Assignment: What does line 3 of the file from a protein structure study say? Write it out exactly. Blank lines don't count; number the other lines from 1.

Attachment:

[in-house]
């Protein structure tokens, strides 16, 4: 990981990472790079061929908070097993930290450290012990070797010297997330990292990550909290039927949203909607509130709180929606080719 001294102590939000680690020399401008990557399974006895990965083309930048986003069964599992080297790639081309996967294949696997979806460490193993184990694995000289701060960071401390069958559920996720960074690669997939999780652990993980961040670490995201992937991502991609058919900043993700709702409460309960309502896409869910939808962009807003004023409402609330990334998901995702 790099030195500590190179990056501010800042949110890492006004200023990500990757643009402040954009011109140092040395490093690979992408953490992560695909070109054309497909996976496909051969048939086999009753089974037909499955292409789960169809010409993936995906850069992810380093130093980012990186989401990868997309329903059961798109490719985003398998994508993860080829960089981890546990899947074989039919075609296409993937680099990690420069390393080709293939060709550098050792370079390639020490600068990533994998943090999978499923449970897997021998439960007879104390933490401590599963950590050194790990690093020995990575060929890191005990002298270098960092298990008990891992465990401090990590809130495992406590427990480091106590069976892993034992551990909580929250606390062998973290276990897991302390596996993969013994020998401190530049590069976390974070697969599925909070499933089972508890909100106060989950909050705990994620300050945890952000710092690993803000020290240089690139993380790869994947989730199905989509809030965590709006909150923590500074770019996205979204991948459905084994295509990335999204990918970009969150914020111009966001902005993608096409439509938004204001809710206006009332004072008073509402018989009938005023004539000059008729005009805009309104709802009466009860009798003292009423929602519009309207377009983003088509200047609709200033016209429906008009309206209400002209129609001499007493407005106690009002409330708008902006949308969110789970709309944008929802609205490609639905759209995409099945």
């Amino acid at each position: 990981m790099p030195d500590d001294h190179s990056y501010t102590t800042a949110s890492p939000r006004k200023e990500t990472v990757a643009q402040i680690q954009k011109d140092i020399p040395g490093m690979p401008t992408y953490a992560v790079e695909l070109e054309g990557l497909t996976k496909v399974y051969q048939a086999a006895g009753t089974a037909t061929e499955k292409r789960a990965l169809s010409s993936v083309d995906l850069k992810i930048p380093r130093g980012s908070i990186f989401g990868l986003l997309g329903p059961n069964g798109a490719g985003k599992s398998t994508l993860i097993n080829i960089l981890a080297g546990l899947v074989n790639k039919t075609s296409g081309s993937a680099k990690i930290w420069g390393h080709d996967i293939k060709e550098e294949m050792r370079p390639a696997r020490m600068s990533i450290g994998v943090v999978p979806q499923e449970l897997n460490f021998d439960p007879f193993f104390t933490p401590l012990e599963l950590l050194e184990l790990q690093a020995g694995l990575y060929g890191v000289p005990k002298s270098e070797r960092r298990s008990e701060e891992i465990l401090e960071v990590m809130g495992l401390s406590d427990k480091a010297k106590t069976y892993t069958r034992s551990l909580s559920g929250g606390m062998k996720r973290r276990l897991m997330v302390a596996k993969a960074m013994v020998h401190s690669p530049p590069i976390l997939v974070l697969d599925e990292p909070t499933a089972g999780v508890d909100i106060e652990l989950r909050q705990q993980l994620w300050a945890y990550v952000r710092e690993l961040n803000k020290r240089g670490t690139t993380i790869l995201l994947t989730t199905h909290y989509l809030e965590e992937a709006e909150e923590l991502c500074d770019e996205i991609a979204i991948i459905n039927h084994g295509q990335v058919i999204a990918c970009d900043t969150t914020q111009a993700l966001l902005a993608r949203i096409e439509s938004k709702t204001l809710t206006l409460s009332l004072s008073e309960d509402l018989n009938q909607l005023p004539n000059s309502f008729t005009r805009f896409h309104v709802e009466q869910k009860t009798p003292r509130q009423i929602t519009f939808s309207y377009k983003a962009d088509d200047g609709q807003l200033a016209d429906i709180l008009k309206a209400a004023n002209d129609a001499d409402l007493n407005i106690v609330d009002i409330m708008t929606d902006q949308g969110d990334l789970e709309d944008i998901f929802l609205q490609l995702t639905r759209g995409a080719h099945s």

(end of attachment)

């Amino acid at each position: 990981m790099p030195d500590d001294h190179s990056y501010t102590t800042a949110s890492p939000r006004k200023e990500t990472v990757a643009q402040i680690q954009k011109d140092i020399p040395g490093m690979p401008t992408y953490a992560v790079e695909l070109e054309g990557l497909t996976k496909v399974y051969q048939a086999a006895g009753t089974a037909t061929e499955k292409r789960a990965l169809s010409s993936v083309d995906l850069k992810i930048p380093r130093g980012s908070i990186f989401g990868l986003l997309g329903p059961n069964g798109a490719g985003k599992s398998t994508l993860i097993n080829i960089l981890a080297g546990l899947v074989n790639k039919t075609s296409g081309s993937a680099k990690i930290w420069g390393h080709d996967i293939k060709e550098e294949m050792r370079p390639a696997r020490m600068s990533i450290g994998v943090v999978p979806q499923e449970l897997n460490f021998d439960p007879f193993f104390t933490p401590l012990e599963l950590l050194e184990l790990q690093a020995g694995l990575y060929g890191v000289p005990k002298s270098e070797r960092r298990s008990e701060e891992i465990l401090e960071v990590m809130g495992l401390s406590d427990k480091a010297k106590t069976y892993t069958r034992s551990l909580s559920g929250g606390m062998k996720r973290r276990l897991m997330v302390a596996k993969a960074m013994v020998h401190s690669p530049p590069i976390l997939v974070l697969d599925e990292p909070t499933a089972g999780v508890d909100i106060e652990l989950r909050q705990q993980l994620w300050a945890y990550v952000r710092e690993l961040n803000k020290r240089g670490t690139t993380i790869l995201l994947t989730t199905h909290y989509l809030e965590e992937a709006e909150e923590l991502c500074d770019e996205i991609a979204i991948i459905n039927h084994g295509q990335v058919i999204a990918c970009d900043t969150t914020q111009a993700l966001l902005a993608r949203i096409e439509s938004k709702t204001l809710t206006l409460s009332l004072s008073e309960d509402l018989n009938q909607l005023p004539n000059s309502f008729t005009r805009f896409h309104v709802e009466q869910k009860t009798p003292r509130q009423i929602t519009f939808s309207y377009k983003a962009d088509d200047g609709q807003l200033a016209d429906i709180l008009k309206a209400a004023n002209d129609a001499d409402l007493n407005i106690v609330d009002i409330m708008t929606d902006q949308g969110d990334l789970e709309d944008i998901f929802l609205q490609l995702t639905r759209g995409a080719h099945s």